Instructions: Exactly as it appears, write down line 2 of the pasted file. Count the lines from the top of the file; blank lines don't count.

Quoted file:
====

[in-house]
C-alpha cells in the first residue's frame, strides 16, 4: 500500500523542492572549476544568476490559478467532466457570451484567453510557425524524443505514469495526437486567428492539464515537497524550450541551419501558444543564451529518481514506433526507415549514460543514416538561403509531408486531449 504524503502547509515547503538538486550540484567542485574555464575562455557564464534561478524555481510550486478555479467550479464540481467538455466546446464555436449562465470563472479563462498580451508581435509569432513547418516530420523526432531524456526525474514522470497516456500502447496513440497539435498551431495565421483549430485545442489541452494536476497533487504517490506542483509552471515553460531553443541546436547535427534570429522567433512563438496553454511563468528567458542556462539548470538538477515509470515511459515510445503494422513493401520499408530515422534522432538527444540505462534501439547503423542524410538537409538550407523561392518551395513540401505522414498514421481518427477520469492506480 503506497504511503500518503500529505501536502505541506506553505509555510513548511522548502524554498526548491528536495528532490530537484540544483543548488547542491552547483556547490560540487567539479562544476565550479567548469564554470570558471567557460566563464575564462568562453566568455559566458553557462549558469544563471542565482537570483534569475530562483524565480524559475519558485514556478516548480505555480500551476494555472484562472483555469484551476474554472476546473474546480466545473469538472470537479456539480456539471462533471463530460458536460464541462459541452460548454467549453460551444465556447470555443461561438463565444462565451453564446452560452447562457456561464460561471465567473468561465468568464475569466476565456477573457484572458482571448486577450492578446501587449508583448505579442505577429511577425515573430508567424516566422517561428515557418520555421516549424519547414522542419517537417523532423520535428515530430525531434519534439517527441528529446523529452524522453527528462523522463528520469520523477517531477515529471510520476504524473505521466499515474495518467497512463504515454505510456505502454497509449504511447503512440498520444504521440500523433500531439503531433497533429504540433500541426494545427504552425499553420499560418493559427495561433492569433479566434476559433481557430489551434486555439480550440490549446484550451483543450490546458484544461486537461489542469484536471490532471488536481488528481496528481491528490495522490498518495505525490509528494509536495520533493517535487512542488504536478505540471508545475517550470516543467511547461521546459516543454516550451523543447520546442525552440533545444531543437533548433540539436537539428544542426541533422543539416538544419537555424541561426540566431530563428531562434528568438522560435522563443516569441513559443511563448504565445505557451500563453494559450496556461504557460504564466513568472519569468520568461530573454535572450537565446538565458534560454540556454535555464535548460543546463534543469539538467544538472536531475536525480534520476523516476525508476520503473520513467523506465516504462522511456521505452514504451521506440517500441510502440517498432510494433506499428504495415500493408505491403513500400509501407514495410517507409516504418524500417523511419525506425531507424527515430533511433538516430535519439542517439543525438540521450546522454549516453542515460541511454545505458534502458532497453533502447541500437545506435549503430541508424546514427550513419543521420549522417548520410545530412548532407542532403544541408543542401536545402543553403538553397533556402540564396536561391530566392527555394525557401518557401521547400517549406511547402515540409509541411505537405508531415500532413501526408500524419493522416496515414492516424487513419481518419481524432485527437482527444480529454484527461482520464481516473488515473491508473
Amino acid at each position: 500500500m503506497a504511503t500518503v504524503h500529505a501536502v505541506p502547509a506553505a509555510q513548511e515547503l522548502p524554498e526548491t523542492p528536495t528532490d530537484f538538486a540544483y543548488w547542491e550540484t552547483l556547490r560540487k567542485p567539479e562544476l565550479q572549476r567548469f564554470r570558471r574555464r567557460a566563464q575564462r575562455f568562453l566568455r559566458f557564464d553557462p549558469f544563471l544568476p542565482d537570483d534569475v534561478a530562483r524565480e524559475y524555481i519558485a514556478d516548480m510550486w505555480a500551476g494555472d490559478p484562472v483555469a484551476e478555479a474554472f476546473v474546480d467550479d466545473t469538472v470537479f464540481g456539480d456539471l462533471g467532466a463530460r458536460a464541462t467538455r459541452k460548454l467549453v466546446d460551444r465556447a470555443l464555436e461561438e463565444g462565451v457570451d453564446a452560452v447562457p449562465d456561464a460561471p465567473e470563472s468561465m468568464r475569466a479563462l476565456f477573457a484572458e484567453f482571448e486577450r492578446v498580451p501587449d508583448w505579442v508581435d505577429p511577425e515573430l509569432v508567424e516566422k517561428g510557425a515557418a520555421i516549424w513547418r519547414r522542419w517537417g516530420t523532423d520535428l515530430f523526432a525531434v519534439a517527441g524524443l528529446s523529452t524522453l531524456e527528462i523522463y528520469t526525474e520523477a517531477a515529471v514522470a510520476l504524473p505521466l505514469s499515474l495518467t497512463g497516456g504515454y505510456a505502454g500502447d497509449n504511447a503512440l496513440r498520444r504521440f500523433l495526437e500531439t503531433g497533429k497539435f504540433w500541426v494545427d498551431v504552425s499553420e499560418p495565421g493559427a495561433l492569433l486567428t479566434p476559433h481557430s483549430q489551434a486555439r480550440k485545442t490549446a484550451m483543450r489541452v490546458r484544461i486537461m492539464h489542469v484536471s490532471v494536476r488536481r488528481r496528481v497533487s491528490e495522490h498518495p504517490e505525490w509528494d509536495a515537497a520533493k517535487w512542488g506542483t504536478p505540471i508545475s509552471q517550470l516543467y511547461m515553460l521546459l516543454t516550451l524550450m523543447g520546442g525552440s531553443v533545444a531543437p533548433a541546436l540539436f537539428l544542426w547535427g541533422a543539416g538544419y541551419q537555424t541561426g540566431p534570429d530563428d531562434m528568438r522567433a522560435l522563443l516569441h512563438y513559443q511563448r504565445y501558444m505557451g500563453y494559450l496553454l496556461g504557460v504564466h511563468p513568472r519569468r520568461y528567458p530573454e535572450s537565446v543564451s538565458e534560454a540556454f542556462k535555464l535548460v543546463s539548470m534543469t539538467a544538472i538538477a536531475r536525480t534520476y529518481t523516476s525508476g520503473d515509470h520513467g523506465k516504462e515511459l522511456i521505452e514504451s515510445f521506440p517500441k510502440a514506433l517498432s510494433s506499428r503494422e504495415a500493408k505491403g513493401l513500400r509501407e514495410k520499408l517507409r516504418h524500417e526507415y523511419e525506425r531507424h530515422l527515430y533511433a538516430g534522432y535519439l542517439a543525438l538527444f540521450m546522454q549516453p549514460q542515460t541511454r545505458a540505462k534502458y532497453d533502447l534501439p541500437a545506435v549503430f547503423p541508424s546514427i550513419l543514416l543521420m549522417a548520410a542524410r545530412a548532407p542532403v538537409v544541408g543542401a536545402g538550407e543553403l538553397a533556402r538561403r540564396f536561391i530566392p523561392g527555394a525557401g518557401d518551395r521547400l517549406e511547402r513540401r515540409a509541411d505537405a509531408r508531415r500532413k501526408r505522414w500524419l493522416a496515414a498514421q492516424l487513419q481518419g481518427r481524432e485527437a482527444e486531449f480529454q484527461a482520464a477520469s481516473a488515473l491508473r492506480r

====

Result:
C-alpha cells in the first residue's frame, strides 16, 4: 500500500523542492572549476544568476490559478467532466457570451484567453510557425524524443505514469495526437486567428492539464515537497524550450541551419501558444543564451529518481514506433526507415549514460543514416538561403509531408486531449 504524503502547509515547503538538486550540484567542485574555464575562455557564464534561478524555481510550486478555479467550479464540481467538455466546446464555436449562465470563472479563462498580451508581435509569432513547418516530420523526432531524456526525474514522470497516456500502447496513440497539435498551431495565421483549430485545442489541452494536476497533487504517490506542483509552471515553460531553443541546436547535427534570429522567433512563438496553454511563468528567458542556462539548470538538477515509470515511459515510445503494422513493401520499408530515422534522432538527444540505462534501439547503423542524410538537409538550407523561392518551395513540401505522414498514421481518427477520469492506480 503506497504511503500518503500529505501536502505541506506553505509555510513548511522548502524554498526548491528536495528532490530537484540544483543548488547542491552547483556547490560540487567539479562544476565550479567548469564554470570558471567557460566563464575564462568562453566568455559566458553557462549558469544563471542565482537570483534569475530562483524565480524559475519558485514556478516548480505555480500551476494555472484562472483555469484551476474554472476546473474546480466545473469538472470537479456539480456539471462533471463530460458536460464541462459541452460548454467549453460551444465556447470555443461561438463565444462565451453564446452560452447562457456561464460561471465567473468561465468568464475569466476565456477573457484572458482571448486577450492578446501587449508583448505579442505577429511577425515573430508567424516566422517561428515557418520555421516549424519547414522542419517537417523532423520535428515530430525531434519534439517527441528529446523529452524522453527528462523522463528520469520523477517531477515529471510520476504524473505521466499515474495518467497512463504515454505510456505502454497509449504511447503512440498520444504521440500523433500531439503531433497533429504540433500541426494545427504552425499553420499560418493559427495561433492569433479566434476559433481557430489551434486555439480550440490549446484550451483543450490546458484544461486537461489542469484536471490532471488536481488528481496528481491528490495522490498518495505525490509528494509536495520533493517535487512542488504536478505540471508545475517550470516543467511547461521546459516543454516550451523543447520546442525552440533545444531543437533548433540539436537539428544542426541533422543539416538544419537555424541561426540566431530563428531562434528568438522560435522563443516569441513559443511563448504565445505557451500563453494559450496556461504557460504564466513568472519569468520568461530573454535572450537565446538565458534560454540556454535555464535548460543546463534543469539538467544538472536531475536525480534520476523516476525508476520503473520513467523506465516504462522511456521505452514504451521506440517500441510502440517498432510494433506499428504495415500493408505491403513500400509501407514495410517507409516504418524500417523511419525506425531507424527515430533511433538516430535519439542517439543525438540521450546522454549516453542515460541511454545505458534502458532497453533502447541500437545506435549503430541508424546514427550513419543521420549522417548520410545530412548532407542532403544541408543542401536545402543553403538553397533556402540564396536561391530566392527555394525557401518557401521547400517549406511547402515540409509541411505537405508531415500532413501526408500524419493522416496515414492516424487513419481518419481524432485527437482527444480529454484527461482520464481516473488515473491508473